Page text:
The basics of Texas child support

| Sep 14, 2017 | Blog |

Divorcing Texas couples with minor children will have to deal with the issue of child support. Getting a quick overview of some basic concepts can help you better understand what to expect.

Similar to many other states, Texas law approaches issues relating to children from the standpoint of the best interests of the child. Thus, parents may not waive or agree to amounts below the state’s guidelines. While they are free to compromise on their own rights, they may not do so on behalf of the child. They may, however, agree to amounts higher than those the guidelines would produce.

Who pays child support

In most cases, the parent with less parenting time pays support to the parent with whom the child primarily lives, as generally that person would cover the bulk of living expenses for the child.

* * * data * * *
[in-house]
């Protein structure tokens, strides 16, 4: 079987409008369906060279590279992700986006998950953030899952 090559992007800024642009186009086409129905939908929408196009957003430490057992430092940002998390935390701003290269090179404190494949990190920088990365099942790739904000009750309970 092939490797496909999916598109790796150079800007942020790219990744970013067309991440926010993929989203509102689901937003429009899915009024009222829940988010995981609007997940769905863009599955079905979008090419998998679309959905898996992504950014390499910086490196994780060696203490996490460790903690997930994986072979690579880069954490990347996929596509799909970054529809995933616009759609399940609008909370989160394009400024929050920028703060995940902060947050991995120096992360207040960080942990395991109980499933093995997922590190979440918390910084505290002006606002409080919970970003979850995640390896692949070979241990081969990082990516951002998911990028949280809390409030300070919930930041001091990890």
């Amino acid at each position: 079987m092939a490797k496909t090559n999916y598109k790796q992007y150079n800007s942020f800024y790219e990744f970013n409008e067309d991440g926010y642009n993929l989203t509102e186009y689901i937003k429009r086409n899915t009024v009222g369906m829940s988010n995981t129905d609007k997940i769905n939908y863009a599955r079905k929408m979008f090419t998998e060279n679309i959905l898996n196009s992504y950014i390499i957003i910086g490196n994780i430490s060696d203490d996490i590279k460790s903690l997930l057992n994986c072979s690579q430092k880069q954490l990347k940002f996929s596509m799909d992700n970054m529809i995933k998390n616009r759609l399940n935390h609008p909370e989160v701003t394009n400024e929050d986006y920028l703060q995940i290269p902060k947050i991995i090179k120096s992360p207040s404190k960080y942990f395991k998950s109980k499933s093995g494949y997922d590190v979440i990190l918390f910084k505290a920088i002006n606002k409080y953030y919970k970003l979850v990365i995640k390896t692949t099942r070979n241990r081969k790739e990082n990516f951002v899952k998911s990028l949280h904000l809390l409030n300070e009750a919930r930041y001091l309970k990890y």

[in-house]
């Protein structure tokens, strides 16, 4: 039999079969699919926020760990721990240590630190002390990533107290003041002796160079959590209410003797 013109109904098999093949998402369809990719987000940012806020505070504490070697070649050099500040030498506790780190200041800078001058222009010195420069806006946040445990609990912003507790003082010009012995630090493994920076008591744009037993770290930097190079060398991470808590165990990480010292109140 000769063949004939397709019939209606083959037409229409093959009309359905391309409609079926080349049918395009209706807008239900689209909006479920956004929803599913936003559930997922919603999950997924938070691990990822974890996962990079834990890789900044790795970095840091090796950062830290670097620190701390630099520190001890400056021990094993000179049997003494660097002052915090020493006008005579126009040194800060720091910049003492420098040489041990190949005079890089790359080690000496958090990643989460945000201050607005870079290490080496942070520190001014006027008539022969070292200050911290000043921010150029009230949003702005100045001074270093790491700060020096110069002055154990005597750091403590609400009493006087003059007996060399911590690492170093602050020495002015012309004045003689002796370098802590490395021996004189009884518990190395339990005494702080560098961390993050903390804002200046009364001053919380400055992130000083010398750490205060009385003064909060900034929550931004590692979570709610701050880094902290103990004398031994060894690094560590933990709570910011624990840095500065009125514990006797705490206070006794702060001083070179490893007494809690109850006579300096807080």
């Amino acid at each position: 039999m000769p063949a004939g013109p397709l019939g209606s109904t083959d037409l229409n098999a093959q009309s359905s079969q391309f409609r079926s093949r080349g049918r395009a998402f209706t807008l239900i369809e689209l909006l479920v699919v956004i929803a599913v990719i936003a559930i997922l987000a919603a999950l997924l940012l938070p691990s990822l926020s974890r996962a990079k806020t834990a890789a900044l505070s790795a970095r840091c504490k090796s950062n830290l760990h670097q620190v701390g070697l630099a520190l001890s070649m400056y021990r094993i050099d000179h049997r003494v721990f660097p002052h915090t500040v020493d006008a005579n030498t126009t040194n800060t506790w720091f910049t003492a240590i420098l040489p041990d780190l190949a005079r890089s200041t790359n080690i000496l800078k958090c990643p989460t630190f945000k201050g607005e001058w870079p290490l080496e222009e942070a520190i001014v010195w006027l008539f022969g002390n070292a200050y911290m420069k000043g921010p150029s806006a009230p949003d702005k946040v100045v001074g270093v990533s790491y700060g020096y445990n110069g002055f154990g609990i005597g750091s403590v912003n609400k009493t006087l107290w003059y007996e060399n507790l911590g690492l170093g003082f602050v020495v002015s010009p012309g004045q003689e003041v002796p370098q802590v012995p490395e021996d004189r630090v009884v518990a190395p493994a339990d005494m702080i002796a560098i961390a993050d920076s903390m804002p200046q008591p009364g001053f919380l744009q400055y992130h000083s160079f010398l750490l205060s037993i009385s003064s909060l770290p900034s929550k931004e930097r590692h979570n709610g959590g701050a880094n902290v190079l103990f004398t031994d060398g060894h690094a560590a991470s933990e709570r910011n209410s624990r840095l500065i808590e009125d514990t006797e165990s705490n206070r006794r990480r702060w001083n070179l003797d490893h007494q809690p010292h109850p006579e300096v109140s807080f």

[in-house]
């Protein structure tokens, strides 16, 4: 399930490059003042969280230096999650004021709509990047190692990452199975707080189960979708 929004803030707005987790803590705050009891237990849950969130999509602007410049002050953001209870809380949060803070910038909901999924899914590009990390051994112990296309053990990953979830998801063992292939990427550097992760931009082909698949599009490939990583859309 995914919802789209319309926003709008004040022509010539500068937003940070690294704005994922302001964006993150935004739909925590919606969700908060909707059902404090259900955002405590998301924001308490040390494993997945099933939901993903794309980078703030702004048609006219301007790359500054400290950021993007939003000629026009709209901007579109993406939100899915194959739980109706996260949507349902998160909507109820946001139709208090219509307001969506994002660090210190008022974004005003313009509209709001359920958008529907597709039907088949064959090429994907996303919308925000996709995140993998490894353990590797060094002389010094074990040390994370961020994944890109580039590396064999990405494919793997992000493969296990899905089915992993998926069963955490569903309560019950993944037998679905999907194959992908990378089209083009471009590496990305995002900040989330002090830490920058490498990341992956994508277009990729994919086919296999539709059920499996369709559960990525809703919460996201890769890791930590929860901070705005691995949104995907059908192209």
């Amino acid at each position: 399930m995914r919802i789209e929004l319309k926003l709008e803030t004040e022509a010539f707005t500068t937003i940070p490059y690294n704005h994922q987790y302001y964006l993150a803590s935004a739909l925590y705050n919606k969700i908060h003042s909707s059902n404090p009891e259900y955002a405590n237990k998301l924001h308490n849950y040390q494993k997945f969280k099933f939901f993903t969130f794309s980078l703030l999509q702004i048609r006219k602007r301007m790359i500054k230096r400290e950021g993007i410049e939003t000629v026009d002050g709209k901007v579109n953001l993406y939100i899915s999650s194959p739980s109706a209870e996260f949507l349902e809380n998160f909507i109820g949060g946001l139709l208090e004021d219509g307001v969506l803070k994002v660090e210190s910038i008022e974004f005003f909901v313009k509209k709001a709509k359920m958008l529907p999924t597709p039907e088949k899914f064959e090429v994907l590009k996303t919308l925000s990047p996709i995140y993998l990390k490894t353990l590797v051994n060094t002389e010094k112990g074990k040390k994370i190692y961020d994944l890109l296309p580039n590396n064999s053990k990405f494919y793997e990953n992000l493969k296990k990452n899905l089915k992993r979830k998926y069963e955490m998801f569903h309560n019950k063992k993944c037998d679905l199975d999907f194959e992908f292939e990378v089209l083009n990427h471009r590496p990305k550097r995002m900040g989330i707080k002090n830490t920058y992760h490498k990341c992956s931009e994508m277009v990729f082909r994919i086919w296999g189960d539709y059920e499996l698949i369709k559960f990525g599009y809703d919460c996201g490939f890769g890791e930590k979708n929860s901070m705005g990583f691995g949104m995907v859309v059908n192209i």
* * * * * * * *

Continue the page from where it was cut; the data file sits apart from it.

How long do payments last

Most often, a parent pays child support until the child turns 18 or graduates high school, whichever comes later. This is the age until which parents in Texas have a legal obligation to support their children, whether or not they are divorced. Support may cease earlier if the child becomes emancipated through marrying.

Children with disabilities

If the court finds the child to be mentally or physically disabled to a sufficient degree, the court may mandate indefinite support. This support would cease if the disability no longer exists.

How courts apply the guidelines

Courts use the state’s child support guidelines as a baseline for figuring out support amounts. The guidelines factor in the support payer’s net monthly income and the number of children.

In some cases where the net monthly income is over $7,500, the court may consider the recipient parent’s request for an amount exceeding that produced by the guidelines. This generally happens when the recipient shows the child has additional needs such as medical costs, extracurriculars or educational expenses. Texas courts may depart from these guidelines if they consider it necessary and in the best interests of the child.